Donald Trump (AP/Steve Helber)

Donald Trump is an evil genius: How he abandoned political strategy and won over the GOP's bloodthirsty base

The GOP frontrunner is a bully par excellence, and everyone else in the field is too scared to challenge him


Heather Digby Parton
February 25, 2016 8:26PM (UTC)

Marco Rubio, the putative runner-up for the Republican nomination, told the press yesterday that he would not win the race by being mean. When the  "Today" show's Willie Geist asked him why he still didn't need to attack Donald Trump, he said,  “That is a media narrative… I’m not in this race to attack anyone… I didn’t run for office to tear up other Republicans.” He's such a nice young man, isn't he? So well-mannered. But you have to wonder just what race he thinks he's running in because whether he likes it or not he's about to be deluged with a flood of toxic insults which may leave him permanently scarred.  As a headline at The Week put it: "Donald Trump is about to do terrible things to Marco Rubio."

That article was written by Paul Waldman, who astutely observed:

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As bullies go, Donald Trump is unusually skilled.

When Trump decides to go after you, he considers carefully both your weak points and the audience for his attack. So when he decided to pummel Jeb Bush — apparently for his own amusement, as much as out of any real political concerns — he hit upon the idea that Bush was "low energy," something Bush had a hard time countering without sounding like a whiny grade-schooler saying, "Am not!" More than anything else it was a dominance display, a way of showing voters he could push Jeb around and there was nothing Jeb could do about it. With a primary electorate primed by years of watching their candidates fetishize manliness and aggression, the attack touched a nerve.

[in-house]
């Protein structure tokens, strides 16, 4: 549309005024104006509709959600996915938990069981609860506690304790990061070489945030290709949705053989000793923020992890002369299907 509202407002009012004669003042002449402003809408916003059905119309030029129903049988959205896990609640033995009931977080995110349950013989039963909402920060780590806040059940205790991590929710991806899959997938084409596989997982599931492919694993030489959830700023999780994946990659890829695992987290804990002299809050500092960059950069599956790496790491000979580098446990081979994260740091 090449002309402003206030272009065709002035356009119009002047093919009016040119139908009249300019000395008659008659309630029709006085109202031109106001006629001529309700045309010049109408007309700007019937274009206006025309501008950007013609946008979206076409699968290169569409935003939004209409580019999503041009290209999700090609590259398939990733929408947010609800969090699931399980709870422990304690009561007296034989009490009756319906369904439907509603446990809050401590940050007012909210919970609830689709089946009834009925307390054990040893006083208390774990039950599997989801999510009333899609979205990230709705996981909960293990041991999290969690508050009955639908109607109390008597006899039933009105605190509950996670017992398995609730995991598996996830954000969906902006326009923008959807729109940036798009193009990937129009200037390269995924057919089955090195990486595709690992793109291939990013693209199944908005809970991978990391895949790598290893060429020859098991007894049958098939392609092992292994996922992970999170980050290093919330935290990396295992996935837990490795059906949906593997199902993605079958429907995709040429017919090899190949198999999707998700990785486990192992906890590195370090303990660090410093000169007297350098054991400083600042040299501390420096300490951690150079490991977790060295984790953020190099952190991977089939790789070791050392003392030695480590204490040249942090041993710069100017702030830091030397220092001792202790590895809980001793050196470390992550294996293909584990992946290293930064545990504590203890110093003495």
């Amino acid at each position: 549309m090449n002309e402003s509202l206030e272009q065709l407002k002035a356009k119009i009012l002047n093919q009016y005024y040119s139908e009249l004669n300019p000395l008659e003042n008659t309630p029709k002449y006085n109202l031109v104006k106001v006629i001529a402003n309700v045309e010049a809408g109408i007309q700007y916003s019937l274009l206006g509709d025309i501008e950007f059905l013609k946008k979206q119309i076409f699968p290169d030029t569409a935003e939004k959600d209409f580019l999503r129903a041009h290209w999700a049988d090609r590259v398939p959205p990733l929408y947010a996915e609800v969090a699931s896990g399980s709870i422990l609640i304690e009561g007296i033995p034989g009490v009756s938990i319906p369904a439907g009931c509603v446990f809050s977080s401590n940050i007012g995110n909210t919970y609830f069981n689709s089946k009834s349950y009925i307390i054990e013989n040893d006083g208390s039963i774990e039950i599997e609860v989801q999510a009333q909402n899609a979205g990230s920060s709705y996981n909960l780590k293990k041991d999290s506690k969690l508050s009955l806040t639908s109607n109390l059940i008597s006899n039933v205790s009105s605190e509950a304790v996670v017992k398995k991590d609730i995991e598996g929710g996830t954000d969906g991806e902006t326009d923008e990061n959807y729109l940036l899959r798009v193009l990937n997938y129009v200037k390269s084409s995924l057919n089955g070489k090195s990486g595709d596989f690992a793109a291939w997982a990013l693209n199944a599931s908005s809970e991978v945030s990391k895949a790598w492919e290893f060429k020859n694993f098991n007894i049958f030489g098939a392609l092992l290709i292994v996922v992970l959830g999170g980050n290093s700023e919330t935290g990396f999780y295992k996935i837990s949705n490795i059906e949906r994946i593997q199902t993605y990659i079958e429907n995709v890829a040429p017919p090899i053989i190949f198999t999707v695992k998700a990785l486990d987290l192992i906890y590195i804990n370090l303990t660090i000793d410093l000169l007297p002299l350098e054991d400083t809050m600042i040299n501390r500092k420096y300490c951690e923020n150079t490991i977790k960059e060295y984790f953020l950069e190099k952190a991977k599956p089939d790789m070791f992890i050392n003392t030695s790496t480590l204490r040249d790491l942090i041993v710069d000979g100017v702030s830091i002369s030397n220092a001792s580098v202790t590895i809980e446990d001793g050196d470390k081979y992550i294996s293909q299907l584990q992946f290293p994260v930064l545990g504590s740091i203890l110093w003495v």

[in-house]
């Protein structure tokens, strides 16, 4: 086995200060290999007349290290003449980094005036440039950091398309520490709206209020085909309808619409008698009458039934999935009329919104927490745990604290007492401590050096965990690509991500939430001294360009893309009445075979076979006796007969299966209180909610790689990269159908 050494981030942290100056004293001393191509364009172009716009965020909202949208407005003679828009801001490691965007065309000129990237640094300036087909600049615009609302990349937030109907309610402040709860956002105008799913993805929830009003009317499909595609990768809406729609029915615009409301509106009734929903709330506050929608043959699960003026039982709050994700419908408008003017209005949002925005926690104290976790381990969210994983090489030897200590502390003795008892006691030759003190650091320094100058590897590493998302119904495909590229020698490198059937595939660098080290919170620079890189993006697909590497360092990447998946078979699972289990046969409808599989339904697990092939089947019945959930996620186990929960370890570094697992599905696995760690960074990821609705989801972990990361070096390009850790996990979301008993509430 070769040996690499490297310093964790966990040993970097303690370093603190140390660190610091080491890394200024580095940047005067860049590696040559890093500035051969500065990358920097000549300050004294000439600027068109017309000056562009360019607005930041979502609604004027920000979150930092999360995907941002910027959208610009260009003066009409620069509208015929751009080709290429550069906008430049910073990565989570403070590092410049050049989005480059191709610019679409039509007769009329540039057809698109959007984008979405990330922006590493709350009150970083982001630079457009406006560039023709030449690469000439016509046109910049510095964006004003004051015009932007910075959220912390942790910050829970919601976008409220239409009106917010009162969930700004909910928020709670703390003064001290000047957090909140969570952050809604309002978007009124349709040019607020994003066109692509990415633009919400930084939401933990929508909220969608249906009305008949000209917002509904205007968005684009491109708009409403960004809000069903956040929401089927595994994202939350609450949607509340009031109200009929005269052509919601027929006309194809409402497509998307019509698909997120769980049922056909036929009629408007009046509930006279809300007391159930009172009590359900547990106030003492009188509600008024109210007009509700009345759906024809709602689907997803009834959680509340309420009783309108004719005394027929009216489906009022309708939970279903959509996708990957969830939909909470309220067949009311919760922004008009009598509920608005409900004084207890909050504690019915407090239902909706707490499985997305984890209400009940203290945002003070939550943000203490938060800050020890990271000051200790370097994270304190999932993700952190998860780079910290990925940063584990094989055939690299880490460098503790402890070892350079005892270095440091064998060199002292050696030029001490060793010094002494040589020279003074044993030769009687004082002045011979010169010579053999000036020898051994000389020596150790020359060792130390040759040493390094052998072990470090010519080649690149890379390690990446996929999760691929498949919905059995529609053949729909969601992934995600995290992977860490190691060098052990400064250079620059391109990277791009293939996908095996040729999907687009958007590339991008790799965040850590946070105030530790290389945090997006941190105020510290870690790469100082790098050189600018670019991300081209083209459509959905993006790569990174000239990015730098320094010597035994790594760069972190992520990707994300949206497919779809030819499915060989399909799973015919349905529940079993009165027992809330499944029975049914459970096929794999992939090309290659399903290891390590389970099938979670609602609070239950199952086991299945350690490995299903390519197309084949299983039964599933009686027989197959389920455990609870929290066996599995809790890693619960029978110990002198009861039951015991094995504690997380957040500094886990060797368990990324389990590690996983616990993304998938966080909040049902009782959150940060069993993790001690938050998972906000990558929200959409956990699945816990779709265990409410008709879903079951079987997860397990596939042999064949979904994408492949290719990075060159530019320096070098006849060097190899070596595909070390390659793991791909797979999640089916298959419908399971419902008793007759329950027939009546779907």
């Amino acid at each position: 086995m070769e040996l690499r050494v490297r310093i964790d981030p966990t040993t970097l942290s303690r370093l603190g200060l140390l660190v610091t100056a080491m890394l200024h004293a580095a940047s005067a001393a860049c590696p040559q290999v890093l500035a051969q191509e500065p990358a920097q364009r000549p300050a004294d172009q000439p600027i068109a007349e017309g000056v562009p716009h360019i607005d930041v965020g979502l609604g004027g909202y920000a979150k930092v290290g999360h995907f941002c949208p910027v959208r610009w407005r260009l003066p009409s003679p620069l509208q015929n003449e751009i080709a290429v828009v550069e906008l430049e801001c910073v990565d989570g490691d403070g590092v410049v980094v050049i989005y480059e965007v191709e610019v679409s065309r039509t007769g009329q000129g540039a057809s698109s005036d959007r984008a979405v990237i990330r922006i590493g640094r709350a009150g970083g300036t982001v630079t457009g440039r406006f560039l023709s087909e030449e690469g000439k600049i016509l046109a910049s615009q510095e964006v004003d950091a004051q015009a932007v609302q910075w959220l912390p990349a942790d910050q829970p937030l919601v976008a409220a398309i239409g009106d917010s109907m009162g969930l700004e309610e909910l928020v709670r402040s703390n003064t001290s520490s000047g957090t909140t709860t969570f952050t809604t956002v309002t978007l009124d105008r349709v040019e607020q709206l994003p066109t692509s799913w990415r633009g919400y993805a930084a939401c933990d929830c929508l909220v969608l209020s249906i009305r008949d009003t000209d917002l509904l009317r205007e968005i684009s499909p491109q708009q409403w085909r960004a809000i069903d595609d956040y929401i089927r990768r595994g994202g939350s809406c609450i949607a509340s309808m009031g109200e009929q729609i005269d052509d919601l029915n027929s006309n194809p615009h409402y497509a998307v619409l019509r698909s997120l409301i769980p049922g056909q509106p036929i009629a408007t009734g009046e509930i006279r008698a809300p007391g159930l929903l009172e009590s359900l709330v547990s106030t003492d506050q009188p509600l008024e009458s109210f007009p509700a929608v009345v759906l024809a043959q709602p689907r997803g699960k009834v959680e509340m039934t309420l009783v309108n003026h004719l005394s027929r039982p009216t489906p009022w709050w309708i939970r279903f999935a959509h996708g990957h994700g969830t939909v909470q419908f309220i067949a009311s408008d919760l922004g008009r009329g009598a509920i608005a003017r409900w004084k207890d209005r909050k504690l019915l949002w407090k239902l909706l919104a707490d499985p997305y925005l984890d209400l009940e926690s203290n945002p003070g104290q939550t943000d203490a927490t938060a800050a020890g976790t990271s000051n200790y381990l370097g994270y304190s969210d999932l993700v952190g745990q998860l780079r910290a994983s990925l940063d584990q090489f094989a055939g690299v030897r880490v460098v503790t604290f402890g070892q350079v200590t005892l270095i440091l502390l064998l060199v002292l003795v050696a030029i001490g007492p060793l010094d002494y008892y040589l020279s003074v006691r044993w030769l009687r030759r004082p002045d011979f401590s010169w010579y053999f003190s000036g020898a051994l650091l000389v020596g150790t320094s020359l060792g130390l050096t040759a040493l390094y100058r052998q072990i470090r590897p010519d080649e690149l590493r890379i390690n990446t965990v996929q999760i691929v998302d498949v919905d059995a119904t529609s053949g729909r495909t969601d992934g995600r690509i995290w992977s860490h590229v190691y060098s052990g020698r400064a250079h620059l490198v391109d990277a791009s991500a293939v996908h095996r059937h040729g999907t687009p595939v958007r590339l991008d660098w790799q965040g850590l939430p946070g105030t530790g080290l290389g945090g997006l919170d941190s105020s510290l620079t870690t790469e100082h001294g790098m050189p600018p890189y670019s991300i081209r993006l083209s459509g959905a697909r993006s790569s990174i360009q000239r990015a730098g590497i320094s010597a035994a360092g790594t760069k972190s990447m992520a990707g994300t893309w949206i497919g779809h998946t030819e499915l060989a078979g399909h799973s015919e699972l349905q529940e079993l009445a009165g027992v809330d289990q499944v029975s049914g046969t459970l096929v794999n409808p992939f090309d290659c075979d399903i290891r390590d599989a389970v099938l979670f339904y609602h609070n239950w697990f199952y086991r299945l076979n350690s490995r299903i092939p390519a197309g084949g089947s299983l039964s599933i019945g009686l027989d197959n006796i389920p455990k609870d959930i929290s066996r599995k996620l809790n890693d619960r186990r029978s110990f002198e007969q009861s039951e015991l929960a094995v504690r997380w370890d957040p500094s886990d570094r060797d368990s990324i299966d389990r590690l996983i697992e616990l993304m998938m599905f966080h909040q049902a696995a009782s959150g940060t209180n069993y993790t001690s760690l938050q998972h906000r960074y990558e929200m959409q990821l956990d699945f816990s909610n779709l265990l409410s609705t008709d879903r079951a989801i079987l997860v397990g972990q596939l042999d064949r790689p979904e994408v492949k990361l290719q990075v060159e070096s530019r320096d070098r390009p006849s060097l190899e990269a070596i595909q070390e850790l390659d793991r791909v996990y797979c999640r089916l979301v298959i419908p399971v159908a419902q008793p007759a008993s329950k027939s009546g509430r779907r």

Donald Trump may be the best bully American politics has ever seen. He's a blond-tufted  silverback gorilla who's laid waste to each rival, one by one. He's still got Cruz and Rubio circling warily but his blood is up and he's ready to dispatch them both.  Over the course of the last few weeks, he's whittled away at Cruz's reputation (with Rubio's wide-eyed assistance) and managed to turn him into the mentally unstable ghost of Lee Atwater.  Now it's Rubio's turn. And poor Rubio doesn't seem to be aware of what's about to hit him.

It's not easy to defend against Trump. As Waldman points out, Trump throws a bunch of insults at the wall to see what will stick. Once he finds what works, and he's very good at recognizing a person's weak points, he never lets up.  Rubio is going to find that being the "nice guy" is unlikely to shield him from the onslaught.

How did this happen? Trump is a circus clown, a WWE sideshow of a candidate who has no idea about policy and apparently no knowledge of how the U.S. Government actually functions. He seems to think the president's job is to order police agencies and the leaders of foreign countries to do his bidding. He apparently believes the job is Emperor of the World. So, perhaps it's understandable that none of his rivals or the rest of the Party thought he could possibly last. He would step on his own tongue one too many times and that would be that.

However, it's been obvious for some months now that this guy was the definition of a Teflon Don. And that's because whenever he insults someone, whether it's war hero John McCain or Fox news anchor Megyn Kelly even the Pope, it's all about that "display of dominance." (On one of the cable networks they asked Nevada Trump voters about the pope dust-up and one of them simply said, "The pope started it" which is exactly how a schoolyard bully's posse would respond.) They should have shifted gears a long time ago.